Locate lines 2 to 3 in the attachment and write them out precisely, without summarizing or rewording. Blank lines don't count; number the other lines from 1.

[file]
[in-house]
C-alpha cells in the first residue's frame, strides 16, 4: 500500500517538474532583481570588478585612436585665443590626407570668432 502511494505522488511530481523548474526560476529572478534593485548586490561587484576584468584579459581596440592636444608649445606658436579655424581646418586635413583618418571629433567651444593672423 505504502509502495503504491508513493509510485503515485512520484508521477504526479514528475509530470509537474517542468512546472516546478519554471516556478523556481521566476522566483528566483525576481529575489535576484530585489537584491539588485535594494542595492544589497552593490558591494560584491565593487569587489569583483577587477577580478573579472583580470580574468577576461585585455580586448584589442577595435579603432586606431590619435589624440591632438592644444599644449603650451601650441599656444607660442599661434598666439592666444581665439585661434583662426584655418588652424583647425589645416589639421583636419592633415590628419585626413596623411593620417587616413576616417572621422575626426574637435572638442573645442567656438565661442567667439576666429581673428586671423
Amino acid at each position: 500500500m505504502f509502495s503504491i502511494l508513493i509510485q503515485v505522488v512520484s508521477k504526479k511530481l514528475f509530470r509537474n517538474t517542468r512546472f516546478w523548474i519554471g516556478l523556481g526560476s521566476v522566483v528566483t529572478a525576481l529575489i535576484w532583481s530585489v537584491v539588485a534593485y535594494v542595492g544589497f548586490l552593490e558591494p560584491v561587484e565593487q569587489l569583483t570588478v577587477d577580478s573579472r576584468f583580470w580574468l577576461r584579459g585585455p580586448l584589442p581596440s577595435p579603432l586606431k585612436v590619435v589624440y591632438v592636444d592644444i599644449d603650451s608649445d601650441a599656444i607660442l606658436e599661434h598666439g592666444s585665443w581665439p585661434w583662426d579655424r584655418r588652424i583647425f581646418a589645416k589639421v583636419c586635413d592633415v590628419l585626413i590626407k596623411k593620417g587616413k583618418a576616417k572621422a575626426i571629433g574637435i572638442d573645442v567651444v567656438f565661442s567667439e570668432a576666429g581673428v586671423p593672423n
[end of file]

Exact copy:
C-alpha cells in the first residue's frame, strides 16, 4: 500500500517538474532583481570588478585612436585665443590626407570668432 502511494505522488511530481523548474526560476529572478534593485548586490561587484576584468584579459581596440592636444608649445606658436579655424581646418586635413583618418571629433567651444593672423 505504502509502495503504491508513493509510485503515485512520484508521477504526479514528475509530470509537474517542468512546472516546478519554471516556478523556481521566476522566483528566483525576481529575489535576484530585489537584491539588485535594494542595492544589497552593490558591494560584491565593487569587489569583483577587477577580478573579472583580470580574468577576461585585455580586448584589442577595435579603432586606431590619435589624440591632438592644444599644449603650451601650441599656444607660442599661434598666439592666444581665439585661434583662426584655418588652424583647425589645416589639421583636419592633415590628419585626413596623411593620417587616413576616417572621422575626426574637435572638442573645442567656438565661442567667439576666429581673428586671423
Amino acid at each position: 500500500m505504502f509502495s503504491i502511494l508513493i509510485q503515485v505522488v512520484s508521477k504526479k511530481l514528475f509530470r509537474n517538474t517542468r512546472f516546478w523548474i519554471g516556478l523556481g526560476s521566476v522566483v528566483t529572478a525576481l529575489i535576484w532583481s530585489v537584491v539588485a534593485y535594494v542595492g544589497f548586490l552593490e558591494p560584491v561587484e565593487q569587489l569583483t570588478v577587477d577580478s573579472r576584468f583580470w580574468l577576461r584579459g585585455p580586448l584589442p581596440s577595435p579603432l586606431k585612436v590619435v589624440y591632438v592636444d592644444i599644449d603650451s608649445d601650441a599656444i607660442l606658436e599661434h598666439g592666444s585665443w581665439p585661434w583662426d579655424r584655418r588652424i583647425f581646418a589645416k589639421v583636419c586635413d592633415v590628419l585626413i590626407k596623411k593620417g587616413k583618418a576616417k572621422a575626426i571629433g574637435i572638442d573645442v567651444v567656438f565661442s567667439e570668432a576666429g581673428v586671423p593672423n